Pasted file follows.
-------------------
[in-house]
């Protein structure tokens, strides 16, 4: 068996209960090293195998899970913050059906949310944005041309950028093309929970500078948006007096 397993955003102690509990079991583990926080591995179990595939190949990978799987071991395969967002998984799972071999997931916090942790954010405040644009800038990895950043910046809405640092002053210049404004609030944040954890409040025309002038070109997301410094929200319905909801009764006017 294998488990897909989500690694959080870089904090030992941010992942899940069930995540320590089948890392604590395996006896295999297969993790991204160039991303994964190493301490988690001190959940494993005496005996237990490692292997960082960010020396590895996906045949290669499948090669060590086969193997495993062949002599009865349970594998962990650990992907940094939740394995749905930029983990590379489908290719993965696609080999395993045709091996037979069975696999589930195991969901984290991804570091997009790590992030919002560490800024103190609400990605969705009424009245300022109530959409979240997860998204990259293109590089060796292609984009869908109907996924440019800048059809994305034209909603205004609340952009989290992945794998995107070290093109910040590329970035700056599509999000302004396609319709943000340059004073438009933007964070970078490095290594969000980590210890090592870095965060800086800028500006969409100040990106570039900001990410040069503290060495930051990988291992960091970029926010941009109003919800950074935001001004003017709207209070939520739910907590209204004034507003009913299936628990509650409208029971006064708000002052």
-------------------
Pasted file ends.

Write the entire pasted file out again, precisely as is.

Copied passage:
[in-house]
């Protein structure tokens, strides 16, 4: 068996209960090293195998899970913050059906949310944005041309950028093309929970500078948006007096 397993955003102690509990079991583990926080591995179990595939190949990978799987071991395969967002998984799972071999997931916090942790954010405040644009800038990895950043910046809405640092002053210049404004609030944040954890409040025309002038070109997301410094929200319905909801009764006017 294998488990897909989500690694959080870089904090030992941010992942899940069930995540320590089948890392604590395996006896295999297969993790991204160039991303994964190493301490988690001190959940494993005496005996237990490692292997960082960010020396590895996906045949290669499948090669060590086969193997495993062949002599009865349970594998962990650990992907940094939740394995749905930029983990590379489908290719993965696609080999395993045709091996037979069975696999589930195991969901984290991804570091997009790590992030919002560490800024103190609400990605969705009424009245300022109530959409979240997860998204990259293109590089060796292609984009869908109907996924440019800048059809994305034209909603205004609340952009989290992945794998995107070290093109910040590329970035700056599509999000302004396609319709943000340059004073438009933007964070970078490095290594969000980590210890090592870095965060800086800028500006969409100040990106570039900001990410040069503290060495930051990988291992960091970029926010941009109003919800950074935001001004003017709207209070939520739910907590209204004034507003009913299936628990509650409208029971006064708000002052």